I don’t know about you, but my mornings nearly always start with coffee. I’ve been making and drinking coffee for a really long time. And all that coffee brewing ends up leaving behind a lot of coffee grounds. It is estimated that Americans drink 700 million cups of coffee a day, which translates into nearly 17 million pounds of coffee grounds per day!
There are many claims made about coffee grounds in the garden. It is said that they repel cats and insect pests, prevent weeds, kill slugs, add nitrogen, aerate the soil, and attract earthworms. Until recently, however, there wasn’t much real scientific proof behind any of those claims.
Chemicals in coffee grounds
We now know that coffee grounds contain 1-2% nitrogen after brewing. That’s not much in the way of plant nutrition. Coffee grounds also contain 0.3% phosphorus and 0.3% potassium, plus cellulose (carbohydrates), structural lignin (woody plant parts), triglycerides (oils), lipids (fats), protective phenolics (flavonoids/non-flavonoids), and essential oils. There may also be a small amount of caffeine remaining.
Breaking down coffee grounds
After adding coffee grounds to the garden, fungi and bacteria work to break them down. These bacteria, in turn, are believed to help suppress many common fungal diseases, such as fusarium wilt, cavity spot (Pythium), and white mold (Sclerotinia). The caffeine and nitrogen decompose quickly, while other ingredients take longer, as with any other organic matter.
Earthworms tend to pull coffee grounds deeper into the soil. This action aerates the soil, improves soil structure, and provides nutrients to deeper roots. The slower to decompose ingredients in coffee grounds provide humic substances (a fancy way of saying humus - the organic components of soil). In this use, organic does not mean chemical-free. The word organic refers to the fact that it came from living things.
As coffee grounds decompose, the carbon-to-nitrogen ratio changes from high (25:1) to the ideal (10:1). The carbon-to-nitrogen ratio is important because soil microorganisms need both carbon and nitrogen when they feed. If the ratio is high (with more carbon), they will pull nitrogen from the soil. If the ratio is lower, these microorganisms will leave nitrogen behind for the plants.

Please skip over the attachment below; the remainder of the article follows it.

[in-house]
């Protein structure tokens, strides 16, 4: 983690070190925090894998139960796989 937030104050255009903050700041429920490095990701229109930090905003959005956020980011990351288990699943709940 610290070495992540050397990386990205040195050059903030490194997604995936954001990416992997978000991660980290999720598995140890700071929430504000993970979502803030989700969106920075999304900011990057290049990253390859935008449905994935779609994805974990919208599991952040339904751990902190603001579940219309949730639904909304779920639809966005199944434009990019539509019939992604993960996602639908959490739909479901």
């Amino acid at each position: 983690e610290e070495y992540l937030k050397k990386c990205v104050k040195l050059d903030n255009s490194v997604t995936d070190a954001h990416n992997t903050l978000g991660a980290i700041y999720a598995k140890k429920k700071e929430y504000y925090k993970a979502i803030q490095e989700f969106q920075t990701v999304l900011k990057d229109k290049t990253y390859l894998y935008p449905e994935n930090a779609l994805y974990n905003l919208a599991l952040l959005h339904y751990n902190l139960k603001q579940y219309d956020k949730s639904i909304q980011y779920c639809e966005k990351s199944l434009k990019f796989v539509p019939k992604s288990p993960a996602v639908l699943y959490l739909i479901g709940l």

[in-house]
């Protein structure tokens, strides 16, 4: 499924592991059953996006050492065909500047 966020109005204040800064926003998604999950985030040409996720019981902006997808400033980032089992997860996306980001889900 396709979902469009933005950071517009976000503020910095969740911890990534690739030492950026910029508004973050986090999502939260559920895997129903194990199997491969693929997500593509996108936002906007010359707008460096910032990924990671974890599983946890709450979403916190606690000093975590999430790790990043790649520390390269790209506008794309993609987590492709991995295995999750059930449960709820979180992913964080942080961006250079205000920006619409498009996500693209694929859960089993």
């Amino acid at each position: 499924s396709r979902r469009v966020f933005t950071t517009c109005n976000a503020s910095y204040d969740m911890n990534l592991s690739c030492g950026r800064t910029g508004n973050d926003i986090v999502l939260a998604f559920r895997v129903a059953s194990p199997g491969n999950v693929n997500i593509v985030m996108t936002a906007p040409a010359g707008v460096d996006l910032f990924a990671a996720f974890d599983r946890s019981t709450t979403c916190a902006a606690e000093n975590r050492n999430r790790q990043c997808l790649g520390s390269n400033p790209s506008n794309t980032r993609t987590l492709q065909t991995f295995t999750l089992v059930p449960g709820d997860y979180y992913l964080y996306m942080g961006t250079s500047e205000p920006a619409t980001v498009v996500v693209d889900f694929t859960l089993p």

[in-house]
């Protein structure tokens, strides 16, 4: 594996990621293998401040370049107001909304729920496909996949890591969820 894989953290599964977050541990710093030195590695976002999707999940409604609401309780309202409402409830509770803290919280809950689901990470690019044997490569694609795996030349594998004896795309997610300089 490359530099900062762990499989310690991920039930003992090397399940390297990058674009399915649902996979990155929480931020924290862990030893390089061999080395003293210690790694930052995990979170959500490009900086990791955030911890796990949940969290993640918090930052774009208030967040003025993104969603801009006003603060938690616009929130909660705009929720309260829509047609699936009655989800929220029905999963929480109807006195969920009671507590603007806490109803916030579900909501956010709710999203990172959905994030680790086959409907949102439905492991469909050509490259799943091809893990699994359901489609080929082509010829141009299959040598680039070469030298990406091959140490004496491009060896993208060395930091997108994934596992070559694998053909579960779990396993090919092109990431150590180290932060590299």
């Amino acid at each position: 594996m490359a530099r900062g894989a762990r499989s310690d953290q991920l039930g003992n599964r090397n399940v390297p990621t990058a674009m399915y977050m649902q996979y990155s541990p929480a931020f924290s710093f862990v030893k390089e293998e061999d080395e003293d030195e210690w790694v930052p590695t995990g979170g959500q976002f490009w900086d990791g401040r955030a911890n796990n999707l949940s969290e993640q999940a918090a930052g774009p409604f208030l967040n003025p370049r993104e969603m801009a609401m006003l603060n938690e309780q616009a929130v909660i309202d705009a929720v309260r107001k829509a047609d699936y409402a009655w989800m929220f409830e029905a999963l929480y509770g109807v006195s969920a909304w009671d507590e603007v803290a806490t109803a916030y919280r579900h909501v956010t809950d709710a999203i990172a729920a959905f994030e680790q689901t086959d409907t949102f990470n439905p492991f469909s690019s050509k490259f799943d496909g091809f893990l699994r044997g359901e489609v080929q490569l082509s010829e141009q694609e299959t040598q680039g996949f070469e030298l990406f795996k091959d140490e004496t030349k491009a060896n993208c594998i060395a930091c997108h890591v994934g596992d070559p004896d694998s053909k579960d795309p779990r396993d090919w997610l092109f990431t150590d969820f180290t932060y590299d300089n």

Effects of coffee grounds in soil
Coffee grounds help moderate soil temperature, the same as any other mulch. Research has shown that coffee grounds bind to pesticide residues and toxic heavy metals. This is a really good thing because it keeps those chemicals from entering your plants.
I have seen claims stating that coffee grounds help make nitrogen, iron, phosphorus, and zinc more easily available to plant roots in areas with alkaline soil, but I haven't found any verifiable proof. Contrary to common belief, coffee grounds do not consistently acidify soil. The pH of decomposing coffee grounds is very unstable and can range from mildly acidic to mildly alkaline. Plus, those changes in pH only affect the immediate area and not the soil profile as a whole.
How to get the most out of coffee grounds in the garden
Coffee grounds can be applied to the soil surface as a mulch (no more than 1/2” thick) or composted as a soil amendment. Fresh coffee grounds can cause light sensitivity (phytotoxicity) to above-ground plant parts, so direct contact should be avoided. Here are a few more interesting facts about coffee grounds in the garden:
So, enjoy that cup of java and let your garden make the most of what's left behind!
You can grow a surprising amount of food in your own yard. Ask me how!
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